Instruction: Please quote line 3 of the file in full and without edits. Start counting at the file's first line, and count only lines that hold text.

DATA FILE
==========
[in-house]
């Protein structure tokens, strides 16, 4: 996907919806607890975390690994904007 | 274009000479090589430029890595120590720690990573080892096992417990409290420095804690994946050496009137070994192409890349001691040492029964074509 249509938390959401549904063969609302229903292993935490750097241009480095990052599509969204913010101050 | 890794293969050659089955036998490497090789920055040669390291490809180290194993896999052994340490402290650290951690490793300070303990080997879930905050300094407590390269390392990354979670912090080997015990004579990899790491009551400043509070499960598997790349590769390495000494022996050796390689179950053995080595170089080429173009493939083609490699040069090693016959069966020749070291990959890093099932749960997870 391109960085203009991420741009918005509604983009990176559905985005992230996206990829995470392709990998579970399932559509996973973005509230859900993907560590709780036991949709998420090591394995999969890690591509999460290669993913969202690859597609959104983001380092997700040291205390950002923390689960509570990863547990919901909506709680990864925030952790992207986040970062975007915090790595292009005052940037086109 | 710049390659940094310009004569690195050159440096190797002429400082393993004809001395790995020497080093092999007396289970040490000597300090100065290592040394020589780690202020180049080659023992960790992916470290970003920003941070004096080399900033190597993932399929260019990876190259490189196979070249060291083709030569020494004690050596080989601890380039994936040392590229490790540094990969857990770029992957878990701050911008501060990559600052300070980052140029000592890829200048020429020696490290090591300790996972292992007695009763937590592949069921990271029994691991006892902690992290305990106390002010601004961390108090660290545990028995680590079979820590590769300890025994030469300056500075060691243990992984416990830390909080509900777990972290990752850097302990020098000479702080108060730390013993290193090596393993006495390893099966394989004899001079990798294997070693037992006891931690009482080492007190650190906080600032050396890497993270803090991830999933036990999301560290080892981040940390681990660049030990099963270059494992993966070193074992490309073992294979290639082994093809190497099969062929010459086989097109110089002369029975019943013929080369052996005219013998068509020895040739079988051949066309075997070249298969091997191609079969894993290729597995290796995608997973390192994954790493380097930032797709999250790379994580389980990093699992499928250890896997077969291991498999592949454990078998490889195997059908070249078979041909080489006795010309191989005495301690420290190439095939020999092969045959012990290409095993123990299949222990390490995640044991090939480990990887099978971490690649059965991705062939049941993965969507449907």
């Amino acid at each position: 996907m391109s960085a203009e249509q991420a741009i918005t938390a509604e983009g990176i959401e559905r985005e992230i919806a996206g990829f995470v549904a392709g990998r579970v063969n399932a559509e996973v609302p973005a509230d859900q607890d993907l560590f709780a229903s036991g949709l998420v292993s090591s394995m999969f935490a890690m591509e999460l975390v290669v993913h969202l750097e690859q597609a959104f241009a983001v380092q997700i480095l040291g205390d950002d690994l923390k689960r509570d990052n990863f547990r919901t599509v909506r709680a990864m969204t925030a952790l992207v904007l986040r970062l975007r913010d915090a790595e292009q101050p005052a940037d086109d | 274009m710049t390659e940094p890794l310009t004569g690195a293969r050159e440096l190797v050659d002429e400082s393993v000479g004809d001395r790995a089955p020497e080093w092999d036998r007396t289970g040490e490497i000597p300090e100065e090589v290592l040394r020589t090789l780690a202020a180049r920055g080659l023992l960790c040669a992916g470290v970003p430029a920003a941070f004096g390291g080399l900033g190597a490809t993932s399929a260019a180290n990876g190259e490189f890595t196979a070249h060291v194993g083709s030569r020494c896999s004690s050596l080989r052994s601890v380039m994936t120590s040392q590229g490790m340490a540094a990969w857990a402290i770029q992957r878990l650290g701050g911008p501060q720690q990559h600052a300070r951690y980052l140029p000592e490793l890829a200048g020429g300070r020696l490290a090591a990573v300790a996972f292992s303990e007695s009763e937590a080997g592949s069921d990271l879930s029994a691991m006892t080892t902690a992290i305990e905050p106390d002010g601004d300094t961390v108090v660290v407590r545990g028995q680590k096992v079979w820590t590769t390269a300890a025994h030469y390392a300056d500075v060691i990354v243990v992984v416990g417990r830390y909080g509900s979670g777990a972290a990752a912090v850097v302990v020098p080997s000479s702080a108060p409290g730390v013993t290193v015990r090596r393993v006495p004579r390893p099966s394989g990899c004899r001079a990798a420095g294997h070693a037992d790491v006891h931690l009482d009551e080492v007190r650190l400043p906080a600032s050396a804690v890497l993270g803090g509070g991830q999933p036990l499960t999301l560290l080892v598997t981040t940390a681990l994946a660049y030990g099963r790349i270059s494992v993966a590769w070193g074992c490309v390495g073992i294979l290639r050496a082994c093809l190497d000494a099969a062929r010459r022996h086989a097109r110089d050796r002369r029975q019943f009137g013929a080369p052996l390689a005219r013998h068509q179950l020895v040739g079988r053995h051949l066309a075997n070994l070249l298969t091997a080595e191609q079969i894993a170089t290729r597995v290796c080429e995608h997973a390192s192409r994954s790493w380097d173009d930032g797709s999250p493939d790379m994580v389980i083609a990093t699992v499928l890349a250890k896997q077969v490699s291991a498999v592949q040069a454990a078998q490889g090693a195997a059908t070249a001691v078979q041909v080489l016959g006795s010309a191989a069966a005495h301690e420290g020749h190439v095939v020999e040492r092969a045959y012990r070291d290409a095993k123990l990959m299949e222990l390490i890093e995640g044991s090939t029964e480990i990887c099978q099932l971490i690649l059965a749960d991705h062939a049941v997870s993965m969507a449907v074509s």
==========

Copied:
């Amino acid at each position: 996907m391109s960085a203009e249509q991420a741009i918005t938390a509604e983009g990176i959401e559905r985005e992230i919806a996206g990829f995470v549904a392709g990998r579970v063969n399932a559509e996973v609302p973005a509230d859900q607890d993907l560590f709780a229903s036991g949709l998420v292993s090591s394995m999969f935490a890690m591509e999460l975390v290669v993913h969202l750097e690859q597609a959104f241009a983001v380092q997700i480095l040291g205390d950002d690994l923390k689960r509570d990052n990863f547990r919901t599509v909506r709680a990864m969204t925030a952790l992207v904007l986040r970062l975007r913010d915090a790595e292009q101050p005052a940037d086109d | 274009m710049t390659e940094p890794l310009t004569g690195a293969r050159e440096l190797v050659d002429e400082s393993v000479g004809d001395r790995a089955p020497e080093w092999d036998r007396t289970g040490e490497i000597p300090e100065e090589v290592l040394r020589t090789l780690a202020a180049r920055g080659l023992l960790c040669a992916g470290v970003p430029a920003a941070f004096g390291g080399l900033g190597a490809t993932s399929a260019a180290n990876g190259e490189f890595t196979a070249h060291v194993g083709s030569r020494c896999s004690s050596l080989r052994s601890v380039m994936t120590s040392q590229g490790m340490a540094a990969w857990a402290i770029q992957r878990l650290g701050g911008p501060q720690q990559h600052a300070r951690y980052l140029p000592e490793l890829a200048g020429g300070r020696l490290a090591a990573v300790a996972f292992s303990e007695s009763e937590a080997g592949s069921d990271l879930s029994a691991m006892t080892t902690a992290i305990e905050p106390d002010g601004d300094t961390v108090v660290v407590r545990g028995q680590k096992v079979w820590t590769t390269a300890a025994h030469y390392a300056d500075v060691i990354v243990v992984v416990g417990r830390y909080g509900s979670g777990a972290a990752a912090v850097v302990v020098p080997s000479s702080a108060p409290g730390v013993t290193v015990r090596r393993v006495p004579r390893p099966s394989g990899c004899r001079a990798a420095g294997h070693a037992d790491v006891h931690l009482d009551e080492v007190r650190l400043p906080a600032s050396a804690v890497l993270g803090g509070g991830q999933p036990l499960t999301l560290l080892v598997t981040t940390a681990l994946a660049y030990g099963r790349i270059s494992v993966a590769w070193g074992c490309v390495g073992i294979l290639r050496a082994c093809l190497d000494a099969a062929r010459r022996h086989a097109r110089d050796r002369r029975q019943f009137g013929a080369p052996l390689a005219r013998h068509q179950l020895v040739g079988r053995h051949l066309a075997n070994l070249l298969t091997a080595e191609q079969i894993a170089t290729r597995v290796c080429e995608h997973a390192s192409r994954s790493w380097d173009d930032g797709s999250p493939d790379m994580v389980i083609a990093t699992v499928l890349a250890k896997q077969v490699s291991a498999v592949q040069a454990a078998q490889g090693a195997a059908t070249a001691v078979q041909v080489l016959g006795s010309a191989a069966a005495h301690e420290g020749h190439v095939v020999e040492r092969a045959y012990r070291d290409a095993k123990l990959m299949e222990l390490i890093e995640g044991s090939t029964e480990i990887c099978q099932l971490i690649l059965a749960d991705h062939a049941v997870s993965m969507a449907v074509s």